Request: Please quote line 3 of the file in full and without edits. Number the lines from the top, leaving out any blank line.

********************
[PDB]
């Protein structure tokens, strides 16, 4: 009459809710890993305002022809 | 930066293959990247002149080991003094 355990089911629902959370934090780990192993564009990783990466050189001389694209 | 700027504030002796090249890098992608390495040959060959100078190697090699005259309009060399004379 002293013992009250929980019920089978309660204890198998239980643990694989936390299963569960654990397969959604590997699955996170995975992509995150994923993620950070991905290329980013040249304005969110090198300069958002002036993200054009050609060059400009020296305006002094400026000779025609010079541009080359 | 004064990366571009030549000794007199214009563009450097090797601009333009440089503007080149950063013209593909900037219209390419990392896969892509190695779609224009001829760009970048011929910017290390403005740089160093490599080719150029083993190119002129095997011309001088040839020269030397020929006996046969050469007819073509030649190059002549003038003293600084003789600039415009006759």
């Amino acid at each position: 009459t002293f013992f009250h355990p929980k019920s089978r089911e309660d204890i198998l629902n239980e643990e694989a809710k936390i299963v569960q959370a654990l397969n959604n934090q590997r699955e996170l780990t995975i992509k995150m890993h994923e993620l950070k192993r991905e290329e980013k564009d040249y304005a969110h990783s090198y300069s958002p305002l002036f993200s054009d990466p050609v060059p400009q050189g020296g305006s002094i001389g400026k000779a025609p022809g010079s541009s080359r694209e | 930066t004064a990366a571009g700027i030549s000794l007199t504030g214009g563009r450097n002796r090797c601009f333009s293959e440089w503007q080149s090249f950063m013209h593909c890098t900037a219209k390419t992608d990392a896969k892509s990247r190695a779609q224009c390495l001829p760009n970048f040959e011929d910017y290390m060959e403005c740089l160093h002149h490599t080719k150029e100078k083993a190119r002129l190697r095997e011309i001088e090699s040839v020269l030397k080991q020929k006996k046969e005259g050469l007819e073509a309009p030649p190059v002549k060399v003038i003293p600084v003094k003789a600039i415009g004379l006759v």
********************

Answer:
């Amino acid at each position: 009459t002293f013992f009250h355990p929980k019920s089978r089911e309660d204890i198998l629902n239980e643990e694989a809710k936390i299963v569960q959370a654990l397969n959604n934090q590997r699955e996170l780990t995975i992509k995150m890993h994923e993620l950070k192993r991905e290329e980013k564009d040249y304005a969110h990783s090198y300069s958002p305002l002036f993200s054009d990466p050609v060059p400009q050189g020296g305006s002094i001389g400026k000779a025609p022809g010079s541009s080359r694209e | 930066t004064a990366a571009g700027i030549s000794l007199t504030g214009g563009r450097n002796r090797c601009f333009s293959e440089w503007q080149s090249f950063m013209h593909c890098t900037a219209k390419t992608d990392a896969k892509s990247r190695a779609q224009c390495l001829p760009n970048f040959e011929d910017y290390m060959e403005c740089l160093h002149h490599t080719k150029e100078k083993a190119r002129l190697r095997e011309i001088e090699s040839v020269l030397k080991q020929k006996k046969e005259g050469l007819e073509a309009p030649p190059v002549k060399v003038i003293p600084v003094k003789a600039i415009g004379l006759v």